This chapter reminds us how much Jesus spoke of the kingdom of God. It is Luke who uses that phrase but Matthew speaks of the kingdom of heaven. Words matter and this chapter is attempting to clarify what it was Jesus was talking about so much. First let’s say what he was not talking about. He was not talking about “pie in the sky when you die.” Yes, he spoke of eternal life and living with God forever, but the kingdom of heaven is not just an “after-we-die” place. It is here and now, and who we are in this world, and in this time.
The kingdom of God is where God reigns as king – it is my heart relationship with Creator God, and how I live my everyday life in response to him. Before we unfold this further pause and notice how Jesus tells us of the kingdom. He uses stories, parables, images, pictures – “The kingdom of heaven is like…” He knows that we are better able to recognise and know the kingdom by heart knowing, so he tells stories to awaken our hearts, to light our imagination, to remind us of an inner recognition.
Words matter and so the words around kingdom of God have been debated. Some have disliked the gender specificity. In fact the Greek word is a feminine noun (as are other collective nouns) but kingdom implies a king. Some people therefore prefer realm of God, or even kindom – a place where all are kin, brothers and sisters together in God’s family. You may want to discuss in your group which phrasing is best for you, while accepting, the nuances others prefer. Personally for me, I love the phrase the kingdom of heaven, the kingdom of God, because I grew up reading the King James Bible and absorbing the sense of God’s presence within us, and among us collectively, and the association with a beloved King drawing us into his household. However I am aware that those words don’t work for others and we choose not to exclude or offend over a matter of words.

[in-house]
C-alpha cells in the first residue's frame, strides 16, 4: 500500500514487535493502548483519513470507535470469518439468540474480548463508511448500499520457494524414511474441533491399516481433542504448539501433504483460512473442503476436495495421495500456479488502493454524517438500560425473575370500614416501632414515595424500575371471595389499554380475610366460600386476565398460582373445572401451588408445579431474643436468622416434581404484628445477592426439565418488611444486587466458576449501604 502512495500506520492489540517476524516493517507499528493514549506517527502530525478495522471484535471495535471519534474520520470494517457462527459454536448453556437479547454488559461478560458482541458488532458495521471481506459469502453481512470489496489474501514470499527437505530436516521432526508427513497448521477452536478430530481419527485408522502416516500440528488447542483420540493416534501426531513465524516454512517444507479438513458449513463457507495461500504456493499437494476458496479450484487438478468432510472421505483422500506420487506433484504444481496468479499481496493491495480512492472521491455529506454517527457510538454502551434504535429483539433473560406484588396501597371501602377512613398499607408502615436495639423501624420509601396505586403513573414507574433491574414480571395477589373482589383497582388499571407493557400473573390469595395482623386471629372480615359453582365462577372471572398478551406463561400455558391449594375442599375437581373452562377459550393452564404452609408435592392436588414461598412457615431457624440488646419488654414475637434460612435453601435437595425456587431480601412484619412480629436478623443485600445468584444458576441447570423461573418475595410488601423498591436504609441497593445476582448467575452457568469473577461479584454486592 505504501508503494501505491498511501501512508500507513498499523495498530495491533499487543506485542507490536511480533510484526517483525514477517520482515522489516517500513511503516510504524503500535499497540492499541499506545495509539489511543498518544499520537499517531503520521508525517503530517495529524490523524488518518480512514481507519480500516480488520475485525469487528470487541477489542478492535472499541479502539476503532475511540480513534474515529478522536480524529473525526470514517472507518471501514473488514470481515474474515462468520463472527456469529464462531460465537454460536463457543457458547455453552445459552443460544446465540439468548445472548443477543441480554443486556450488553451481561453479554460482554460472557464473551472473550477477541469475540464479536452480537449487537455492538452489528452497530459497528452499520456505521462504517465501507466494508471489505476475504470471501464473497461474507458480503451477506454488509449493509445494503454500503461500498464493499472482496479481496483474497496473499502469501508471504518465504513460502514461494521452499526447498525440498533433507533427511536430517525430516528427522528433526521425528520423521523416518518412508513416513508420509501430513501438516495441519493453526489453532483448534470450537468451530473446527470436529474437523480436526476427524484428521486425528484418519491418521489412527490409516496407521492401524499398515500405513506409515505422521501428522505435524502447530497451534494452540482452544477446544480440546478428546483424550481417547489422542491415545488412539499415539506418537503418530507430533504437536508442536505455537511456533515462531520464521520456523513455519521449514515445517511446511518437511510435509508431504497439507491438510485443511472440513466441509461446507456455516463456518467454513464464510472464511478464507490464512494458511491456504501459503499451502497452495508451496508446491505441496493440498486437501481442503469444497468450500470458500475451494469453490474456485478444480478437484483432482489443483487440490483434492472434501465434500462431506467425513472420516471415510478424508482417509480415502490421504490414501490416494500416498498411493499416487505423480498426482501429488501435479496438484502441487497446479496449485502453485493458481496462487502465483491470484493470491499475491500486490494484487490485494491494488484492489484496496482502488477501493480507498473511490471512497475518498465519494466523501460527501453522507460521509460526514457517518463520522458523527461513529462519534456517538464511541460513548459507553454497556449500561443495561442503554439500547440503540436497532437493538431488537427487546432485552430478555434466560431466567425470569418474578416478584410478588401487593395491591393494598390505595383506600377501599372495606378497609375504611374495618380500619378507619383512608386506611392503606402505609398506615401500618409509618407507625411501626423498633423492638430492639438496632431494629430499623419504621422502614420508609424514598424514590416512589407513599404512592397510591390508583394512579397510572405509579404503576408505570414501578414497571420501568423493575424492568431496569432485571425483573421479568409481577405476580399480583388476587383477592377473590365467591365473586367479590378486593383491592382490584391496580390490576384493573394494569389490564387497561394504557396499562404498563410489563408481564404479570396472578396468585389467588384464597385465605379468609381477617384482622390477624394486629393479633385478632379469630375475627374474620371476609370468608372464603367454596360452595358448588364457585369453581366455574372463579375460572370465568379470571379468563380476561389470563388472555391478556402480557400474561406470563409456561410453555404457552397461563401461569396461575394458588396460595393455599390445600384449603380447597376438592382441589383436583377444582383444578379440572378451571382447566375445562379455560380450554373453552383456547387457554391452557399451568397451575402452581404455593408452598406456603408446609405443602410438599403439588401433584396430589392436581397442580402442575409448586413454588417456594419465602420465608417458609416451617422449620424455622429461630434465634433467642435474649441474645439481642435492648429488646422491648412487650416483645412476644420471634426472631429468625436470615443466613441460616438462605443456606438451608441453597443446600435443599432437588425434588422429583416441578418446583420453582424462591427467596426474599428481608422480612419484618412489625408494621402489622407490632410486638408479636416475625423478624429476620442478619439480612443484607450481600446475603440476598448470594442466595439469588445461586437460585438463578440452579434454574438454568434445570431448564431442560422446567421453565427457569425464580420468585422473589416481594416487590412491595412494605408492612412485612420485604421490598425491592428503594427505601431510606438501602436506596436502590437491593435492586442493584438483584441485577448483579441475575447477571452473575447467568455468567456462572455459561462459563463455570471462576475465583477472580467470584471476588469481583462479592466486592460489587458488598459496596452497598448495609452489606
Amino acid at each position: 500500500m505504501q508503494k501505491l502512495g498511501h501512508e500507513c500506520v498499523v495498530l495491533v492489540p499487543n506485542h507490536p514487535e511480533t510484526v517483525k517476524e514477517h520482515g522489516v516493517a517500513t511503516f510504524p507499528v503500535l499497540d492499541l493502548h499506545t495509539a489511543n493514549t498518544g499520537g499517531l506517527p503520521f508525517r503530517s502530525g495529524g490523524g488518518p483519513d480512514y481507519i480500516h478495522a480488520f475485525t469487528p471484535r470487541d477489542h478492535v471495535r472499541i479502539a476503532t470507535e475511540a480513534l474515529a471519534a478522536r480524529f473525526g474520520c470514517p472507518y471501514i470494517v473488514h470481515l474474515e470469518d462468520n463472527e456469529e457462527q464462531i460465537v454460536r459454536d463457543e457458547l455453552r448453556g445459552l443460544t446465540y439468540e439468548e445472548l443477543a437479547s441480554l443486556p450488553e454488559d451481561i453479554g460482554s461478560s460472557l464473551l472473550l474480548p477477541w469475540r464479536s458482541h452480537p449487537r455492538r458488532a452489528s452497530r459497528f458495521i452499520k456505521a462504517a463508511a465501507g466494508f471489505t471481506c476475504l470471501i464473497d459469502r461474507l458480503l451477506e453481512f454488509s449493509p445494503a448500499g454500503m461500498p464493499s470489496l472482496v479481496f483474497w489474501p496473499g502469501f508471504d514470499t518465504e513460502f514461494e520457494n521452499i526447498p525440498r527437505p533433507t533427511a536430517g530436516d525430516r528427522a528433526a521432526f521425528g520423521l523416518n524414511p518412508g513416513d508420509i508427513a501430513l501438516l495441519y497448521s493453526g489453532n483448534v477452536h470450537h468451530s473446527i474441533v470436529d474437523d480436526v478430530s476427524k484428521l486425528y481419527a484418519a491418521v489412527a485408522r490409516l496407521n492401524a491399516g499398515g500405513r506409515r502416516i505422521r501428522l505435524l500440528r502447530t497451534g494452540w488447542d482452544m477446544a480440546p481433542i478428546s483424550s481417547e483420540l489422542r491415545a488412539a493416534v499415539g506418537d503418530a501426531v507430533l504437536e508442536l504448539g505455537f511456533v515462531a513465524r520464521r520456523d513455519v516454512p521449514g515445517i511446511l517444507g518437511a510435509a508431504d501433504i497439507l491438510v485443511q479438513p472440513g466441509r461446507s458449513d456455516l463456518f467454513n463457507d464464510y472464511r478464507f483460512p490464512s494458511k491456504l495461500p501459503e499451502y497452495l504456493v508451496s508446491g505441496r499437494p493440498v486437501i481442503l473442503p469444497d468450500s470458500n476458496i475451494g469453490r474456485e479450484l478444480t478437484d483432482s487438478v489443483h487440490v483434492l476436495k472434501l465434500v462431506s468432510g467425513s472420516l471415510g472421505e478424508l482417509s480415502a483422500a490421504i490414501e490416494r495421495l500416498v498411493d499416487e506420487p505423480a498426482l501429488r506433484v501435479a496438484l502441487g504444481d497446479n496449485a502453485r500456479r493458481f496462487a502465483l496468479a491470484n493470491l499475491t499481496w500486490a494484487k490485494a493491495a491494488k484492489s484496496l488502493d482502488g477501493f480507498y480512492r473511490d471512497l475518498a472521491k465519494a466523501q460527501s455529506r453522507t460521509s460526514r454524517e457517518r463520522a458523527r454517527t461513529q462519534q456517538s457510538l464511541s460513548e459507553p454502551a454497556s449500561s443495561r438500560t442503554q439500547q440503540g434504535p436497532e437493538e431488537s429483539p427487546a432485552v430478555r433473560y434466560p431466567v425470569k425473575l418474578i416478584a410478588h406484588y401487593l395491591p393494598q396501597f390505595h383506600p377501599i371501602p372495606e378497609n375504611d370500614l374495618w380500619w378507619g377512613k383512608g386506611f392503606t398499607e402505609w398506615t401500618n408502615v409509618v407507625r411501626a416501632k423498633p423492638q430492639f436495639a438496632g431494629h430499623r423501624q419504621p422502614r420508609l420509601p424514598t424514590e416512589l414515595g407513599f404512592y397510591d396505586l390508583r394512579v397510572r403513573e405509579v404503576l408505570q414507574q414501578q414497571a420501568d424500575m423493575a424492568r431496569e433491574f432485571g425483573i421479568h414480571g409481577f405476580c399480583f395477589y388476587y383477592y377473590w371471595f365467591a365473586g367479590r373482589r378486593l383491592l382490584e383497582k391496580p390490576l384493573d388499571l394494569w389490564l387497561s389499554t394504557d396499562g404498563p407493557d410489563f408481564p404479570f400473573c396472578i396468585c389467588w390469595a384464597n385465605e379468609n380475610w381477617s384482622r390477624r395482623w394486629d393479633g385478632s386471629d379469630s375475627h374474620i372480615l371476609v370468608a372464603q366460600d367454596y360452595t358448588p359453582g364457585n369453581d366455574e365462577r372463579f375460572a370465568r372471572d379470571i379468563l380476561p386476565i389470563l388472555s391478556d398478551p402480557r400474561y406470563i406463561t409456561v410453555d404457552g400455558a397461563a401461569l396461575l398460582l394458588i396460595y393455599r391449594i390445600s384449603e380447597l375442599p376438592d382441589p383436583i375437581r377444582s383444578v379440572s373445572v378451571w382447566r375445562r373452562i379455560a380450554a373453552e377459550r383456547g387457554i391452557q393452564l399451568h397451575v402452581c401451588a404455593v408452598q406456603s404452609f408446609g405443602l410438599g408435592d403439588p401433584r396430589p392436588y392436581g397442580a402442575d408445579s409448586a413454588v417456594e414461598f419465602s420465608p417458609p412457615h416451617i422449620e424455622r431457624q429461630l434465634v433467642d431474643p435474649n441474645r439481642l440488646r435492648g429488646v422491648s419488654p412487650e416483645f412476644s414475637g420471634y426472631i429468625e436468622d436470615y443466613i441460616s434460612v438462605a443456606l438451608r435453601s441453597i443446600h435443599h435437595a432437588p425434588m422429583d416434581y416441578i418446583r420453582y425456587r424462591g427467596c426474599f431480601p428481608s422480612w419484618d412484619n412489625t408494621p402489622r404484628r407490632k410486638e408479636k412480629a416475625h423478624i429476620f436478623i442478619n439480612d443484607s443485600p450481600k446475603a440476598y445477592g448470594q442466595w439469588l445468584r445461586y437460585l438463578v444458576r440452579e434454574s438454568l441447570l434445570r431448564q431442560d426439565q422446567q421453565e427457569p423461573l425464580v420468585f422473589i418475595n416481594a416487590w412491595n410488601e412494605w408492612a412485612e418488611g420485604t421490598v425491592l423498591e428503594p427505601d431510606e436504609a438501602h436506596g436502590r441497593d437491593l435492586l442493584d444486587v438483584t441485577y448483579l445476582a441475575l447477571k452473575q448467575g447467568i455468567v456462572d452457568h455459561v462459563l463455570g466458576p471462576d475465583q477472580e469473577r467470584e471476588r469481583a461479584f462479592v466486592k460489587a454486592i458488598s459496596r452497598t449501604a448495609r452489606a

When Pilate asked Jesus directly if he was the king of the Jews, Jesus answered, “My kingdom is not of this world. If it was my servants would fight..” He is clearly indicating that God’s kingdom is not a geographical territory, not part of a hierarchical system. It is an inner spiritual reality from which flows a way of life, a code of behaviour, a way of being, in relationship and in service.
Jesus called the Pharisees hypocrites, mask-wearers, because their focus was on their outward behaviour, keeping each jot and tittle of the law, tithing the parsley from the garden, ostentatiously washing their hands up to their elbows, keeping distance from those they considered unclean. The church has often been seen by outsiders as hypocritical, showing more judgement than mercy. How would it change our behaviour, our churches, our relationships with our neighbours, if our focus was on inner surrender and on the needs of the broken in our world?
The last sentence of this chapter is attributed to Clare of Assisi, she who like Francis, had been rich but became poor in order to serve the poor. He who came poor from heaven, links to Paul’s words in Philippians 2: he emptied himself. Jesus emptied himself of the riches of glory to live among the poor, to search out the marginalised, to identify with the outcast.
Read the first part of the chapter together. Just one person reading to “No one could take away his shame.”
As you listen imagine yourself into the life of this man.
After a pause a narrator reads the final section. This time keep a silence for reflection and then share one sentence of what it has been like for you to be part of the story in this way.